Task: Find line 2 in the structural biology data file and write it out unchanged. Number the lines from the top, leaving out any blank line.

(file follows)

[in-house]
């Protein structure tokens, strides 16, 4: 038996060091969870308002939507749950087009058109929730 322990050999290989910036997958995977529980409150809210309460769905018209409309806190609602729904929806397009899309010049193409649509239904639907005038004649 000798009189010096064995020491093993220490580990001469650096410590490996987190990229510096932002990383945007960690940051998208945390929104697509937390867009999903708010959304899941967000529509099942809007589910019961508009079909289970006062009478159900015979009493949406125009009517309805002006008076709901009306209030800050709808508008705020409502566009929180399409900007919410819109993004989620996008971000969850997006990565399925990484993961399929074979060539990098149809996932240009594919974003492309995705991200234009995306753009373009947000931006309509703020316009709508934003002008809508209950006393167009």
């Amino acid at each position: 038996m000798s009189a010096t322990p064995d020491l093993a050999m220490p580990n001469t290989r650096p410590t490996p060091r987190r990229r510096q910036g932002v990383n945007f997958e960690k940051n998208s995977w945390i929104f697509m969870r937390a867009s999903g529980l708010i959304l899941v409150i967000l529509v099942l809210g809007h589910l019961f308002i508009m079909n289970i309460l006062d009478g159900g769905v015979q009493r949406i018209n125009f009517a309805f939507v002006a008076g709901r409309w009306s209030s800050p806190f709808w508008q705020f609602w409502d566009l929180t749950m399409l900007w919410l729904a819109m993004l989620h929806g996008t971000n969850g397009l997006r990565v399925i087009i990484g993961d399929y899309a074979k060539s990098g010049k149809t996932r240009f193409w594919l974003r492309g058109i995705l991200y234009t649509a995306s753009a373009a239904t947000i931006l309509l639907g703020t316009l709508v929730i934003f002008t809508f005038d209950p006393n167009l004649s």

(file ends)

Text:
């Protein structure tokens, strides 16, 4: 038996060091969870308002939507749950087009058109929730 322990050999290989910036997958995977529980409150809210309460769905018209409309806190609602729904929806397009899309010049193409649509239904639907005038004649 000798009189010096064995020491093993220490580990001469650096410590490996987190990229510096932002990383945007960690940051998208945390929104697509937390867009999903708010959304899941967000529509099942809007589910019961508009079909289970006062009478159900015979009493949406125009009517309805002006008076709901009306209030800050709808508008705020409502566009929180399409900007919410819109993004989620996008971000969850997006990565399925990484993961399929074979060539990098149809996932240009594919974003492309995705991200234009995306753009373009947000931006309509703020316009709508934003002008809508209950006393167009």